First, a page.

Near the end of the 19th century, George Hearst was one of the richest men in the United States, a U.S. Senator from California who had made his fortune in mining. He grew up in Franklin County, Missouri and graduated from the mining school there in 1838. Hearst tried farming, prospecting and shop keeping, and in 1850 went to California to follow the gold rush. Though he didn't make it rich in California, a good business deal after the Comstock Lode in Nevada made him wealthy. He went on to be a major investor in the largest mining operations in the U.S., including the Homestake in South Dakota and the Anaconda in Montana. A resident of San Francisco since 1862, he was a member of the State Assembly from 1865-66 and made an unsuccessful bid for governor of California in 1882. First appointed to the United States Senate in 1886 (he filled a vacancy from March to August), he was elected in his own right in 1887 and served until his death in 1891.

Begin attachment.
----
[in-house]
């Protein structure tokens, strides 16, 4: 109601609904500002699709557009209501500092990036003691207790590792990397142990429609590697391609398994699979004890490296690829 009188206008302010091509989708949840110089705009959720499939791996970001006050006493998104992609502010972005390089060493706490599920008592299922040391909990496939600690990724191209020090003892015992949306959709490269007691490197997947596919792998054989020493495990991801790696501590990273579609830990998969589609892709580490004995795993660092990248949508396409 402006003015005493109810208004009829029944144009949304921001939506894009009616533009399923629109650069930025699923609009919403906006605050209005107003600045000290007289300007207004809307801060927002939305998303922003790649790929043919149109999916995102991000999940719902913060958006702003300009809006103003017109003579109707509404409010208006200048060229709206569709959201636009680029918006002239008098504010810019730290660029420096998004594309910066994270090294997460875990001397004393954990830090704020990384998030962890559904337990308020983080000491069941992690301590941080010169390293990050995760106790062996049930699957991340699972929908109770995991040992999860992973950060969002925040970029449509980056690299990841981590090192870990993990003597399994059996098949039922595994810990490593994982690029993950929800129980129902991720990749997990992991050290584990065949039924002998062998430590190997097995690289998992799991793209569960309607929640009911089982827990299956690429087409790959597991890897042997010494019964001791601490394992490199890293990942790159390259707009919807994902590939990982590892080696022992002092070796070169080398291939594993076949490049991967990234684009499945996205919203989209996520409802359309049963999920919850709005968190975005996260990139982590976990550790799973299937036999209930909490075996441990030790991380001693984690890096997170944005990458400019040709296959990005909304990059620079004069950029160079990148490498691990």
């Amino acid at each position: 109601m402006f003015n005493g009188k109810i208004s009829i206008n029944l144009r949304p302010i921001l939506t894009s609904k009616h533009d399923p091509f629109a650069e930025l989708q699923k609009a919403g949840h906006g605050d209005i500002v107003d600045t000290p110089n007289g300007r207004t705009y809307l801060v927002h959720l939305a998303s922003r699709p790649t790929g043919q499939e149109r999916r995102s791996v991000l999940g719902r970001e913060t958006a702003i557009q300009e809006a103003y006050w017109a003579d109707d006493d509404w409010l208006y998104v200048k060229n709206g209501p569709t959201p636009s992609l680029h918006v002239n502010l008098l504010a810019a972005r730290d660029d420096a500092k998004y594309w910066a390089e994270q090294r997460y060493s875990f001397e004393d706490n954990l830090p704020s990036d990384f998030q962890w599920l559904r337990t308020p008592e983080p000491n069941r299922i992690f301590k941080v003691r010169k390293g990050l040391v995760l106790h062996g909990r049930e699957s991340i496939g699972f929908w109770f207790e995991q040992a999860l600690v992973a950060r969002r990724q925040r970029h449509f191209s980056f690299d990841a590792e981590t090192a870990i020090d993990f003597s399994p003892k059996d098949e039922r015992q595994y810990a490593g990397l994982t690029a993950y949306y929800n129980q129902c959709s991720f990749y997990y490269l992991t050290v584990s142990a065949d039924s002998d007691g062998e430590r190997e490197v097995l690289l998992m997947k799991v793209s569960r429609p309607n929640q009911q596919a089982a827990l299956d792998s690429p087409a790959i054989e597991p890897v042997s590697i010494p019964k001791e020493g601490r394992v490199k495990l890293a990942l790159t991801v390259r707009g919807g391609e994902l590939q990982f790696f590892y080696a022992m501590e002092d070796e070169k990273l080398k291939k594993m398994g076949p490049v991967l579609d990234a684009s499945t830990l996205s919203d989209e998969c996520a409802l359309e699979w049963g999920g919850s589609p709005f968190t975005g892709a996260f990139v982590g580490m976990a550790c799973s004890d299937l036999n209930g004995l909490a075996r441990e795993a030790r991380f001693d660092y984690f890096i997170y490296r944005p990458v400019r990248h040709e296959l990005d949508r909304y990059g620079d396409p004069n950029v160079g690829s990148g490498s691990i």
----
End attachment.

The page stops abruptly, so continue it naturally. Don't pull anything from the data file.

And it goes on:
In 1880 George Hearst acquired the newspaper The Daily Examiner (later the San Francisco Examiner) in an arrangement somehow connected to a gambling debt (contrary to lore, he did not win it in a poker game). In 1887 his son, William Randolph Hearst, took over operations of the paper. William went on to become a towering figure in the publishing industry and is said to have been the basis for the film Citizen Kane (1941, by Orson Welles).
Phoebe Apperson Hearst, George’s wife, became a philanthropist who contributed greatly to the University of California system, especially the campus at Berkeley. She was also an advocate of early education and saw to the creation of public libraries in Lead, South Dakota and Anaconda, Montana.